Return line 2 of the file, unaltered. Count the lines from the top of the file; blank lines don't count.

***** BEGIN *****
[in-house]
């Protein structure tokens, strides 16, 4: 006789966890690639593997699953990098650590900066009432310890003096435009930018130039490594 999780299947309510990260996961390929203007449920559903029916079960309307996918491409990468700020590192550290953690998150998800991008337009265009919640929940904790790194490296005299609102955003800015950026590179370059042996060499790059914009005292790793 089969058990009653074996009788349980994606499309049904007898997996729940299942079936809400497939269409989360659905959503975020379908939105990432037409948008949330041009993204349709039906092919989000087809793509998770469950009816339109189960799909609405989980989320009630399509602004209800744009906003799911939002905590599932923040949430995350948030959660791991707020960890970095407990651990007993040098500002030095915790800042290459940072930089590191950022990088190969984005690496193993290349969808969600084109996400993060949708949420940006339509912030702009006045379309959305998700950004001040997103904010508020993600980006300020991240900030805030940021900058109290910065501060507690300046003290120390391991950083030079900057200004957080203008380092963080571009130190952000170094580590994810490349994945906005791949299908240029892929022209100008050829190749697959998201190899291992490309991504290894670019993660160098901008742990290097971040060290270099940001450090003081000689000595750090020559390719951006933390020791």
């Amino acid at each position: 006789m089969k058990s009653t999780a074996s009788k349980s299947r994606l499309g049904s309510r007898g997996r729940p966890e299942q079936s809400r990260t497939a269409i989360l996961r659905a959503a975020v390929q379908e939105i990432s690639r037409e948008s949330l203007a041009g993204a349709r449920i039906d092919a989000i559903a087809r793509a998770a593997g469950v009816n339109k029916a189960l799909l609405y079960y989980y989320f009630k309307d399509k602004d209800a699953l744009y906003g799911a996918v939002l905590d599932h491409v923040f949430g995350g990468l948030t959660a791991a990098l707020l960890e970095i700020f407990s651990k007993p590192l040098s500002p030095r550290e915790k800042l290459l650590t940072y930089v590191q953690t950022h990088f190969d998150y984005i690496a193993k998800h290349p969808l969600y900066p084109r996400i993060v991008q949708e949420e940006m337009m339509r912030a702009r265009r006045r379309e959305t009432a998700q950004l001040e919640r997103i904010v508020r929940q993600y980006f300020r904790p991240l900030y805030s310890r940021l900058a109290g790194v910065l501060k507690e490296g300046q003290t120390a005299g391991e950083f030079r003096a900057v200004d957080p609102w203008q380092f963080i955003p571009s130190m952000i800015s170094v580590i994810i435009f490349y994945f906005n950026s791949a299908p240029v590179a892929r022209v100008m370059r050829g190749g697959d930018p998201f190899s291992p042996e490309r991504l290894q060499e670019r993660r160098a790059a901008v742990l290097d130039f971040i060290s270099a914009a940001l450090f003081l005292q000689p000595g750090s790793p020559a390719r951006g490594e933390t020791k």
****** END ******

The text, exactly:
């Protein structure tokens, strides 16, 4: 006789966890690639593997699953990098650590900066009432310890003096435009930018130039490594 999780299947309510990260996961390929203007449920559903029916079960309307996918491409990468700020590192550290953690998150998800991008337009265009919640929940904790790194490296005299609102955003800015950026590179370059042996060499790059914009005292790793 089969058990009653074996009788349980994606499309049904007898997996729940299942079936809400497939269409989360659905959503975020379908939105990432037409948008949330041009993204349709039906092919989000087809793509998770469950009816339109189960799909609405989980989320009630399509602004209800744009906003799911939002905590599932923040949430995350948030959660791991707020960890970095407990651990007993040098500002030095915790800042290459940072930089590191950022990088190969984005690496193993290349969808969600084109996400993060949708949420940006339509912030702009006045379309959305998700950004001040997103904010508020993600980006300020991240900030805030940021900058109290910065501060507690300046003290120390391991950083030079900057200004957080203008380092963080571009130190952000170094580590994810490349994945906005791949299908240029892929022209100008050829190749697959998201190899291992490309991504290894670019993660160098901008742990290097971040060290270099940001450090003081000689000595750090020559390719951006933390020791």